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Liz Evans Soars to New Track Heights, Sets Sights on Olympics
September 2, 2013
By Dale Long, Director of Media Relations
|Decorated Athlete: Liz Evans captured her fifth NCAA Division III high jump national championship this spring. (Photo by Mark Dannenhauer)
Liz Evans graduated this spring with more than academic degrees in mathematics and electrical engineering—she left as the most decorated student-athlete in Rose-Hulman history.
Her career achievements featured:
- Five NCAA Division III high jump national championships (along with two runner-up and one third-place finishes)
- Eight All-American awards
- Three Academic All-American honors
- 2013 NCAA Woman of the Year nominee
- Five-time Great Lakes Region Athlete of the Year
- Six-time Heartland Collegiate Athletic Conference Field Athlete of the Year
- First female Division III athlete to jump 6-foot or better.
- Ruel Fox Burns Blanket Award as institute’s top graduating female athlete.
“Liz’s remarkable accomplishments—in and away from athletics—have been a credit to her outstanding fortitude, work ethic, and athletic skills,” says track and field coach Larry Cole. “She’s an one-of-a-kind.”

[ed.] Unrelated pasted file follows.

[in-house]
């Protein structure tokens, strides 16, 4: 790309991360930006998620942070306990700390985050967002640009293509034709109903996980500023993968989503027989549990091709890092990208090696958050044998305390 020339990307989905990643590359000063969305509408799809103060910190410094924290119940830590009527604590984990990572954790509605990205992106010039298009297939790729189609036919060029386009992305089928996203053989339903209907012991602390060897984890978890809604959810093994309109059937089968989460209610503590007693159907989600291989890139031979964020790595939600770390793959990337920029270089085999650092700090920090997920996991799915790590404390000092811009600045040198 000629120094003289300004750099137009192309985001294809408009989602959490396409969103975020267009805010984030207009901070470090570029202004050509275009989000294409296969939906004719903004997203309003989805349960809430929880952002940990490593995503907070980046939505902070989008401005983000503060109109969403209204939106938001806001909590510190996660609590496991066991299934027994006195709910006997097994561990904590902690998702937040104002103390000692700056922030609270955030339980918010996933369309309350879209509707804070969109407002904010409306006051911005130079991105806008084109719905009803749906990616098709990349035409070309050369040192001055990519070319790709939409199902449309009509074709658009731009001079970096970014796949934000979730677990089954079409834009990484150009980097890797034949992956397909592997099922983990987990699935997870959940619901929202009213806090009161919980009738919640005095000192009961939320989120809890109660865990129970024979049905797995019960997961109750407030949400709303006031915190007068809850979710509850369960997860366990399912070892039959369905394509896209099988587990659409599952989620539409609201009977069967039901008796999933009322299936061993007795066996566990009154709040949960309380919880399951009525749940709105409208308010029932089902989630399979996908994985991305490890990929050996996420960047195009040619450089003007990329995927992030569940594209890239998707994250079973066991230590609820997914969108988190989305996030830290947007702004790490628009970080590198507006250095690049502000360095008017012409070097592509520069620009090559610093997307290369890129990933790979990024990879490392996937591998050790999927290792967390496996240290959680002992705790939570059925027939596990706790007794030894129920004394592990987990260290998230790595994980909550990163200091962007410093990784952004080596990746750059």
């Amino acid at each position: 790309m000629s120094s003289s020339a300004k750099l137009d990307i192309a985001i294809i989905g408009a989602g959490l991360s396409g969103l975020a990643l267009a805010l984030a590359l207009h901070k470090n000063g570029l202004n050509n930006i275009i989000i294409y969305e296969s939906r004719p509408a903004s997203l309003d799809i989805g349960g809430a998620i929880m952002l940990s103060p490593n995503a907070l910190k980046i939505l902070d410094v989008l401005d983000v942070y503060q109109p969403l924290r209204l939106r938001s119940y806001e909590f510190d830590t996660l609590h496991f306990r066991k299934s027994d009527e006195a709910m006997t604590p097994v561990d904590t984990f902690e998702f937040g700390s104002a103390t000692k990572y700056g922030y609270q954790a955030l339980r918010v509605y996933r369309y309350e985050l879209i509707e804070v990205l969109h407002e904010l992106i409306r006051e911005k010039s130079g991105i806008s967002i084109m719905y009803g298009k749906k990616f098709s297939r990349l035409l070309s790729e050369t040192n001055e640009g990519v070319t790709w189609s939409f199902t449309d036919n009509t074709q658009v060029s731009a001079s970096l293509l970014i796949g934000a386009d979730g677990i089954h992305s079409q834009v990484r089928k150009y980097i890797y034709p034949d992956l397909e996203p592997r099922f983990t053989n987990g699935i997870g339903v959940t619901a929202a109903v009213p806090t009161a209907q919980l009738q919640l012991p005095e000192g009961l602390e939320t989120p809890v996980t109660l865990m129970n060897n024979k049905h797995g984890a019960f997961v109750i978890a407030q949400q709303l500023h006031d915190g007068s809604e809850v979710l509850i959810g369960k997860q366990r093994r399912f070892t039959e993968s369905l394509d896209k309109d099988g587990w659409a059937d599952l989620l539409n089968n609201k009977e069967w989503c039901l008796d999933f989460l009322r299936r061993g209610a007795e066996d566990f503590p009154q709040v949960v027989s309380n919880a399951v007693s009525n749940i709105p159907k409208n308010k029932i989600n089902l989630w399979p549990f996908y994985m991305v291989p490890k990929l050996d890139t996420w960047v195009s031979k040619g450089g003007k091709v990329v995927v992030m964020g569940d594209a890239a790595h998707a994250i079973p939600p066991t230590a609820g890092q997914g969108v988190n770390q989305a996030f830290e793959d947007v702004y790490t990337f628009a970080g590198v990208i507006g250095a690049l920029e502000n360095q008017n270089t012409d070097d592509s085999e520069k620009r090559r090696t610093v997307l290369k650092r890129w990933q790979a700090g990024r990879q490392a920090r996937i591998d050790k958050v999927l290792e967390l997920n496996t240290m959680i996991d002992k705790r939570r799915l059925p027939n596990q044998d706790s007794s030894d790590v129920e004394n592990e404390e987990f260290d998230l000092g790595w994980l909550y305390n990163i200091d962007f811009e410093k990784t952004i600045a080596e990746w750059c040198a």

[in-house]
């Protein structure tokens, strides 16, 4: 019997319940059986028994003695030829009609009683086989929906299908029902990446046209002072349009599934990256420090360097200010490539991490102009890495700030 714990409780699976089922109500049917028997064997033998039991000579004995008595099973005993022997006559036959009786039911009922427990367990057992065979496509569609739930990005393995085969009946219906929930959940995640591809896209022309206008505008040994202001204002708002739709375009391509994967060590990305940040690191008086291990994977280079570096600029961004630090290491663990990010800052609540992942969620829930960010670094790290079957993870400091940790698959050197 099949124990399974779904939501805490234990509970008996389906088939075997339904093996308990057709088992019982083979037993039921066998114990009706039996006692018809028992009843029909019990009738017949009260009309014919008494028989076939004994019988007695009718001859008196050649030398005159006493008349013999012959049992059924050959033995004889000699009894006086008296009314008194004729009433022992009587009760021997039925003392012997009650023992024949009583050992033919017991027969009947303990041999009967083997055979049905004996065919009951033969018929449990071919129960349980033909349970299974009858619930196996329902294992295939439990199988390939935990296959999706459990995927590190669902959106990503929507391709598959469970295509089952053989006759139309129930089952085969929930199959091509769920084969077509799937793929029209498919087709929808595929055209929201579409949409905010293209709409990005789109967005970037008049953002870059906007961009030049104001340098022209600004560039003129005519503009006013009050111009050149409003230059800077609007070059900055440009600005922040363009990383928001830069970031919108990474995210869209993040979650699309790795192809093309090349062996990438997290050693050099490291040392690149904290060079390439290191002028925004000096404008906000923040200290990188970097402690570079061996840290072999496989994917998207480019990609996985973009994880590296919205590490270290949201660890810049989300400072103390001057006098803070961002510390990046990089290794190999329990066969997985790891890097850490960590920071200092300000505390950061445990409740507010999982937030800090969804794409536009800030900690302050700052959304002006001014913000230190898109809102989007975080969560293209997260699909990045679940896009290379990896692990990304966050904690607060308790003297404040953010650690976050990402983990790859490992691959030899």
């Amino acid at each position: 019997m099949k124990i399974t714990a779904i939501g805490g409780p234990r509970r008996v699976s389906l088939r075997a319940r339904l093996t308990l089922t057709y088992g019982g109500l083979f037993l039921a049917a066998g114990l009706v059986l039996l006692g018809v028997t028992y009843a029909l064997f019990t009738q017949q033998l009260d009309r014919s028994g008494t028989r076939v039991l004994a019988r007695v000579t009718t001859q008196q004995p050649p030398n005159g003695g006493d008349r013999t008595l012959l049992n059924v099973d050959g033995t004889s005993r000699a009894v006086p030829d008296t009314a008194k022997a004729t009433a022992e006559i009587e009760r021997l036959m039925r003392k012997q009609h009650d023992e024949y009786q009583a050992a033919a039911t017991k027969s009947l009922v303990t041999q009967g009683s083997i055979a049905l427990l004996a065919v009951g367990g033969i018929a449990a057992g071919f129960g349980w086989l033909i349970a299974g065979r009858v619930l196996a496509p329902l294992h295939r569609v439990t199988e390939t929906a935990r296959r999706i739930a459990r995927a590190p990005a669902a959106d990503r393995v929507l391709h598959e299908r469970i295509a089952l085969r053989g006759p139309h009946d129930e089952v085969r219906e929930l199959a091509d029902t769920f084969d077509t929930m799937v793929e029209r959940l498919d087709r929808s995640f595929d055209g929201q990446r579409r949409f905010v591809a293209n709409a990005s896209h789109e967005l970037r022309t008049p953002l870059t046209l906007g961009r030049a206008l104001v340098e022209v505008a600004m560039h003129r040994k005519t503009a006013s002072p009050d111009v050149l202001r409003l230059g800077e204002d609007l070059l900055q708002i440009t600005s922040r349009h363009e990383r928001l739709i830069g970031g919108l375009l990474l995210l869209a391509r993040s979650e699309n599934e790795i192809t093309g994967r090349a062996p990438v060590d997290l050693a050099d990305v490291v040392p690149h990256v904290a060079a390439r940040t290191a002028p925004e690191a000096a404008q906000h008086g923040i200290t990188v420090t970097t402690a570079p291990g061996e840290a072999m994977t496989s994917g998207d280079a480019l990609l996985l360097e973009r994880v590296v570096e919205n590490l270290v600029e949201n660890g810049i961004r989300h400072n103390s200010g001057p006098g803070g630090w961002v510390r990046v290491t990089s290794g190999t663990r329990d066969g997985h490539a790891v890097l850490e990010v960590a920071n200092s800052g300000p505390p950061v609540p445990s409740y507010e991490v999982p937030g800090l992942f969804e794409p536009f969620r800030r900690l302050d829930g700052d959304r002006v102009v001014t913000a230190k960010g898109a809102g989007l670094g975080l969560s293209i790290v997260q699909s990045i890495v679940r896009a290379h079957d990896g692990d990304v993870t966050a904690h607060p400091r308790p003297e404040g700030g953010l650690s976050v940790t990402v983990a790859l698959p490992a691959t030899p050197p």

Ironically, Evans’ last NCAA title came after one that got away: a disappointing third-place finish (5 feet 6½ inches) at this year’s indoor championships.
“That was a huge wake-up call. It showed that I needed to work harder and take a critical look at all aspects of my technique to be at the top of my game on every jump,” states the 5-foot-8, 125-pound athlete.
Then, Evans sprained an ankle during final campus preparations for this year’s outdoors championships. “It hurt so bad…I could barely walk,” she says. She blocked out the pain to clear 5 feet 10½ inches for her fifth national title. The next day she walked with her classmates at commencement.
“This season was by far my best, because I had to overcome so much along the way. I was pushed to the limit—physically and mentally,” says Evans.
And, Evans won’t be leaving after all. A NCAA postgraduate scholarship (a first for a Rose-Hulman student-athlete) will keep her on campus for graduate school. She also plans to continue training in hopes of someday competing on the U.S. Olympic Team. A seventh-place finish against athletes from all collegiate levels at the USA Outdoor Track & Field Championships solidified her standing as one of the nation’s top high jumpers.
“I’m going to give it my best shot. With further training and physical maturity, I believe there’s no limit on where I can go,” she says.